Mark Harris, chief executive of mortgage broker SPF Private Clients, comments: ‘It is steady as she goes for the housing market, which is no mean feat given that it is the summer months when things traditionally get quieter and the backdrop of Brexit uncertainty. London is still creating a drag on average house price growth, with prices falling 2.7 per cent over the year to June. However, this was an improvement on the May fall of 3.1 per cent, suggesting price falls could be slowing and the market stabilising.

Mortgage approvals rose slightly in June. Lenders remain keen to lend with a number cutting rates or easing criteria in order to encourage business. Remortgaging is likely to be particularly busy this autumn with many borrowers coming to the end of deals and lenders ready to pick up that business with long-term fixes in particular.'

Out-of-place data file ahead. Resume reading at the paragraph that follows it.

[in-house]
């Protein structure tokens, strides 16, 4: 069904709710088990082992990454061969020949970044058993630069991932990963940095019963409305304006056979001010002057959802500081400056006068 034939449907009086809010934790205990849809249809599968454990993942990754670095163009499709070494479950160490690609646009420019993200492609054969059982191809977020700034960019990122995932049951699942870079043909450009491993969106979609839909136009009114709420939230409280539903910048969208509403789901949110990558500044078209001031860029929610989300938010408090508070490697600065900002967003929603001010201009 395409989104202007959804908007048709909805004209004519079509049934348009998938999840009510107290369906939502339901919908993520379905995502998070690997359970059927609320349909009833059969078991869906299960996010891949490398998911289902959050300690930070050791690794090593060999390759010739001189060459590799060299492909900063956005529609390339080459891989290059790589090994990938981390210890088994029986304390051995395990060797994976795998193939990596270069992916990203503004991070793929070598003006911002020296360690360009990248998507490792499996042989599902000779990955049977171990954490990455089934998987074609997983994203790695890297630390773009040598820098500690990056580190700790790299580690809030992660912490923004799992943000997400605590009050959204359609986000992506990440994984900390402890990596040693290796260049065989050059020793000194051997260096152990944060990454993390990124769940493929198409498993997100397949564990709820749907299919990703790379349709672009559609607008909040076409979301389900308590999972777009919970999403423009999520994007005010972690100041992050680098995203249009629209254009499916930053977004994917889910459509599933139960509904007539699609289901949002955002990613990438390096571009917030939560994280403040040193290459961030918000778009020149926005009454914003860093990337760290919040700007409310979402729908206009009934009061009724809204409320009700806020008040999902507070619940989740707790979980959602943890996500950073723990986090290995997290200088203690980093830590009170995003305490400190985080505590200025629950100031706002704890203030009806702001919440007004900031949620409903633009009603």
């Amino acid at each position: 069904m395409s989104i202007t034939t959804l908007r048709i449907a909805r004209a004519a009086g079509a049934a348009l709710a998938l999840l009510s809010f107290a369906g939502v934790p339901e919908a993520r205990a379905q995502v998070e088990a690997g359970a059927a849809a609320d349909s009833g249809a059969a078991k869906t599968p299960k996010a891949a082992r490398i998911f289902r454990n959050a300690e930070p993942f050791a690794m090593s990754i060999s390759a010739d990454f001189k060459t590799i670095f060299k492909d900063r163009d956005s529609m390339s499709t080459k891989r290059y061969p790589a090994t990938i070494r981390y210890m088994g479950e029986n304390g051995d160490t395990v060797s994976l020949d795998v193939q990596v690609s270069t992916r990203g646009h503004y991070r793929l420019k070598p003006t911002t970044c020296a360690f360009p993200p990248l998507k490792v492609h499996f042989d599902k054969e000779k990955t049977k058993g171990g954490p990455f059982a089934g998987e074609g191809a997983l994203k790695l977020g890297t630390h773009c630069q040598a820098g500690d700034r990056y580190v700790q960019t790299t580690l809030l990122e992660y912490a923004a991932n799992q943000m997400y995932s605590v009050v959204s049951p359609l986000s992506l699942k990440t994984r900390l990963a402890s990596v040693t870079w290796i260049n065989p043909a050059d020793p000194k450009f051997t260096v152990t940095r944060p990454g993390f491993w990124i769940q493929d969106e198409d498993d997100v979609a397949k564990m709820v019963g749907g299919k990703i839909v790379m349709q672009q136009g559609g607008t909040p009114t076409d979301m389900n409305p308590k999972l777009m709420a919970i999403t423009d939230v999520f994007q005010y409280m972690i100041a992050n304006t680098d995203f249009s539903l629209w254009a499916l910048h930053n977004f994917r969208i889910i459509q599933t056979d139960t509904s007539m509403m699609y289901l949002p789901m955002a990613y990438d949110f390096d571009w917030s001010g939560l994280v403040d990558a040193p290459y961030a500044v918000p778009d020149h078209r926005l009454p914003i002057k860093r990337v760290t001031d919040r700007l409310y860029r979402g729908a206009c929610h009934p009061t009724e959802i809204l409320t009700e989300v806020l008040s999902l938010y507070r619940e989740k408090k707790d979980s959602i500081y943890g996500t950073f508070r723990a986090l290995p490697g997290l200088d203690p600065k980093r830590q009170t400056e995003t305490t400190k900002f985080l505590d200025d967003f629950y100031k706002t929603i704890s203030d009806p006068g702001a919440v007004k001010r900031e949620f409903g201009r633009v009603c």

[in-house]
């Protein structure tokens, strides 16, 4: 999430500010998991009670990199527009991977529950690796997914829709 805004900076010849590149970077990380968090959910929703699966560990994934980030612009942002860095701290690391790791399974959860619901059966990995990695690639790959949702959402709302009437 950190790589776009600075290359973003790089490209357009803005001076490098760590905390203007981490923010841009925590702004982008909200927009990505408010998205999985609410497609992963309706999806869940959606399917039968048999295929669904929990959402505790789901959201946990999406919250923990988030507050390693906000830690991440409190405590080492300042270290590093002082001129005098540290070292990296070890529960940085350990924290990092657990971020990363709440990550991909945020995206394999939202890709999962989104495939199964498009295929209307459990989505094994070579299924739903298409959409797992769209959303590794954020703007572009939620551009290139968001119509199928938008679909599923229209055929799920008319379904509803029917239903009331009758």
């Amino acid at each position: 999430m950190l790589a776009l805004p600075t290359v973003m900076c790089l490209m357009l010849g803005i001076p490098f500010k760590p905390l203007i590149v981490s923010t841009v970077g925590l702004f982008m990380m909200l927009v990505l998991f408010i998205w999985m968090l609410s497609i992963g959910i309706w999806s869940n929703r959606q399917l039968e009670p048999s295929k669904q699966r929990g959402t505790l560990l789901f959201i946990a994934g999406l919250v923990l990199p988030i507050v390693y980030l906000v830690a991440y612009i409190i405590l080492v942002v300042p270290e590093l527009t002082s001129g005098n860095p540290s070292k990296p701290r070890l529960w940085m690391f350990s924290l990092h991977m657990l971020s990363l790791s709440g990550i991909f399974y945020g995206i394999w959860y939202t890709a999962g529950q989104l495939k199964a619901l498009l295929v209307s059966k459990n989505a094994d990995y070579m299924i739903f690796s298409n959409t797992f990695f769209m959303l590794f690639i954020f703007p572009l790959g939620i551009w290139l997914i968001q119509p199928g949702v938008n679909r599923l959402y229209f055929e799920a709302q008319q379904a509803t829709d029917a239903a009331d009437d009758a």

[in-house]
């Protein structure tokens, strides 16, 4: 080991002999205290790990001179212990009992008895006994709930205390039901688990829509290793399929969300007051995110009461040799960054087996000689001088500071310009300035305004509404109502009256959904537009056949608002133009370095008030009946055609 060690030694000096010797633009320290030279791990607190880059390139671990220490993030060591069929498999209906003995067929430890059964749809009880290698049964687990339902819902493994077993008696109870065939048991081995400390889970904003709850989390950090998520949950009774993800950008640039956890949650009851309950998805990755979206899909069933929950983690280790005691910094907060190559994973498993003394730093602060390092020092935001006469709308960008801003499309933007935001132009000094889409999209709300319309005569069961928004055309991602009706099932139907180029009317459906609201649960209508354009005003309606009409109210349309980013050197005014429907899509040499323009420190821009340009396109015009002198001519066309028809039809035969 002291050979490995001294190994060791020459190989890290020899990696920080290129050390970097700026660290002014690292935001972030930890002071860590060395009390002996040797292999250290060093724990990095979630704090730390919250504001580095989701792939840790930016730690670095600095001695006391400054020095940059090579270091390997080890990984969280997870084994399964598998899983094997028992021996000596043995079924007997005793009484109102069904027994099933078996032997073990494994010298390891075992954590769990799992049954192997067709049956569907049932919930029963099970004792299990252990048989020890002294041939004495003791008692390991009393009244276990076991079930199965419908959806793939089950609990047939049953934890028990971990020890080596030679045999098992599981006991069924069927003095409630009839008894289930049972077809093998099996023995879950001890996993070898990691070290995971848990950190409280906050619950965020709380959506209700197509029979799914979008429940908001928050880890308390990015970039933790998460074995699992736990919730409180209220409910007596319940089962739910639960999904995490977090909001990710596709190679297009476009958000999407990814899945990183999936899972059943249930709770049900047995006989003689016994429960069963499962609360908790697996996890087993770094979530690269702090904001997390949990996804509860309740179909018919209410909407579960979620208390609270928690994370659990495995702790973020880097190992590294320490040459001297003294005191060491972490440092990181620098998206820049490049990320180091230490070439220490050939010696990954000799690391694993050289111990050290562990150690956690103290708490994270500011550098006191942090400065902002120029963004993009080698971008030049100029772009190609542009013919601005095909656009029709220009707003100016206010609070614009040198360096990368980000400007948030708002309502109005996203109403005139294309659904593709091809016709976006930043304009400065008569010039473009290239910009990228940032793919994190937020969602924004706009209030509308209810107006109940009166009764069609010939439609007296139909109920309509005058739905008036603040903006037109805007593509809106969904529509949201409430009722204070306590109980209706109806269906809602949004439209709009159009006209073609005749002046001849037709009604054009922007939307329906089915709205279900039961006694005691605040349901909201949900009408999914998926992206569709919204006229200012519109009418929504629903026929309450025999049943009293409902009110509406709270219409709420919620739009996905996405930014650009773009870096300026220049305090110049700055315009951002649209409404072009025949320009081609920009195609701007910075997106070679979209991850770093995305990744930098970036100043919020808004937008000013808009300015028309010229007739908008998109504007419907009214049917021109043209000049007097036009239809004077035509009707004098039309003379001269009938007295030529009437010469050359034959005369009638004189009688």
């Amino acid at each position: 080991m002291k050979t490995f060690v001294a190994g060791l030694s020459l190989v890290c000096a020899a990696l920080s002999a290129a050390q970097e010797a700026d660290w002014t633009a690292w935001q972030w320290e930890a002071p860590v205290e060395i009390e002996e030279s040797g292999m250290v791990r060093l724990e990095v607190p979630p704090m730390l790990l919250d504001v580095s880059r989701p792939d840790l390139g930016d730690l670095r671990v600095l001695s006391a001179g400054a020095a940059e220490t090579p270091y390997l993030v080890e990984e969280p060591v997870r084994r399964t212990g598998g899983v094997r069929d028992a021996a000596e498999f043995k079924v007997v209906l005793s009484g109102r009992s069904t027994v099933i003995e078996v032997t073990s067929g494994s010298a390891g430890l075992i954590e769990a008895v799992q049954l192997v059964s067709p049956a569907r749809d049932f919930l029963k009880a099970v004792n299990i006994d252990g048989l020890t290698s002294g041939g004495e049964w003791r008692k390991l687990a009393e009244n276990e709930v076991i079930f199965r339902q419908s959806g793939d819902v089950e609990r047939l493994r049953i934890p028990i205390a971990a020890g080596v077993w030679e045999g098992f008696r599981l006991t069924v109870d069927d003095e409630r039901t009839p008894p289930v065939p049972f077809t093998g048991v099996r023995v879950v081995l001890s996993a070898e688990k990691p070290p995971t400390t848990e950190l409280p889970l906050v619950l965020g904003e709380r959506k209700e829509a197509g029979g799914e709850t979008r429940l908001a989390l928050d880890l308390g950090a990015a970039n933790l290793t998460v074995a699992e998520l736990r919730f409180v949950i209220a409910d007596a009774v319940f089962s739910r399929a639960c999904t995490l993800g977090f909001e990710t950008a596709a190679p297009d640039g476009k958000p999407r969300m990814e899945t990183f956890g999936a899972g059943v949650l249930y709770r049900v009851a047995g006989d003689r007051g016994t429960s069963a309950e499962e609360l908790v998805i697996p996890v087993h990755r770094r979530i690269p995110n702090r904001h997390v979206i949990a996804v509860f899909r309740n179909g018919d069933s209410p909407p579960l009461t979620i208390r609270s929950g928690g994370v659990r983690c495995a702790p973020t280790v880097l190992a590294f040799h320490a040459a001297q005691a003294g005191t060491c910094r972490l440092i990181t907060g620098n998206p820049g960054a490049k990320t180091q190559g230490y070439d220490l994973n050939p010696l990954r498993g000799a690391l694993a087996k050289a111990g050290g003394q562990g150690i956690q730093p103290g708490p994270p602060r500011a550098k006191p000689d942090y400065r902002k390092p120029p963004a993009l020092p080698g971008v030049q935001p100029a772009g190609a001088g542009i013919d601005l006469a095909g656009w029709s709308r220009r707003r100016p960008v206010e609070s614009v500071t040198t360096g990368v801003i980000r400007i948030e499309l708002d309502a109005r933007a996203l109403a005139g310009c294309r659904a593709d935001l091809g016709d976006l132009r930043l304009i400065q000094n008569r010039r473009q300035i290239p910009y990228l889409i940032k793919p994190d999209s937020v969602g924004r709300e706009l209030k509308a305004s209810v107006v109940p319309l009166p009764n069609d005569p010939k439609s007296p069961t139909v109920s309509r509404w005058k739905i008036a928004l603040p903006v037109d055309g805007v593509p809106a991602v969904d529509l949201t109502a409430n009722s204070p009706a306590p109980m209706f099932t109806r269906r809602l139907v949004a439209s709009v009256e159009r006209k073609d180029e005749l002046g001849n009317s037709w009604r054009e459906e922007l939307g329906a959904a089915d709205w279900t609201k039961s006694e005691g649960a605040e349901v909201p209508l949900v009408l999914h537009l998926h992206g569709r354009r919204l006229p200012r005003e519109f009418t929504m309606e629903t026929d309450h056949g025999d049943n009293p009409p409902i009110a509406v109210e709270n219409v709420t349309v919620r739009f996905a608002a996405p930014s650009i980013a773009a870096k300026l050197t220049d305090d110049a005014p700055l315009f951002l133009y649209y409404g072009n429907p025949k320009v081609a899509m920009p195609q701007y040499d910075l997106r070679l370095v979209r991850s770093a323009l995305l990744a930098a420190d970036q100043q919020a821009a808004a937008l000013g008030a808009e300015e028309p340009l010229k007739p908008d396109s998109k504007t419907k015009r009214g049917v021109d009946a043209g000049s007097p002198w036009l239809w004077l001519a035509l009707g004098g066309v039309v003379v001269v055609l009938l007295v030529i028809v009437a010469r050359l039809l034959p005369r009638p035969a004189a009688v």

Jeremy Leaf, north London estate agent and a former RICS residential chairman, says: "We are finding that the mood among many homebuyers and sellers is matching that in Westminster. Decision-making has been put on hold until more clarity emerges which is reflected in very little movement for property prices this month.

What is more concerning is the reduction in number and pace of transactions which are lower than this time last year with once again London acting as a drag on the rest of the market. Nevertheless, some are taking advantage of greater realism among sellers and on the plus side we have seen no evidence of widespread reductions on previously-agreed prices, or withdrawals."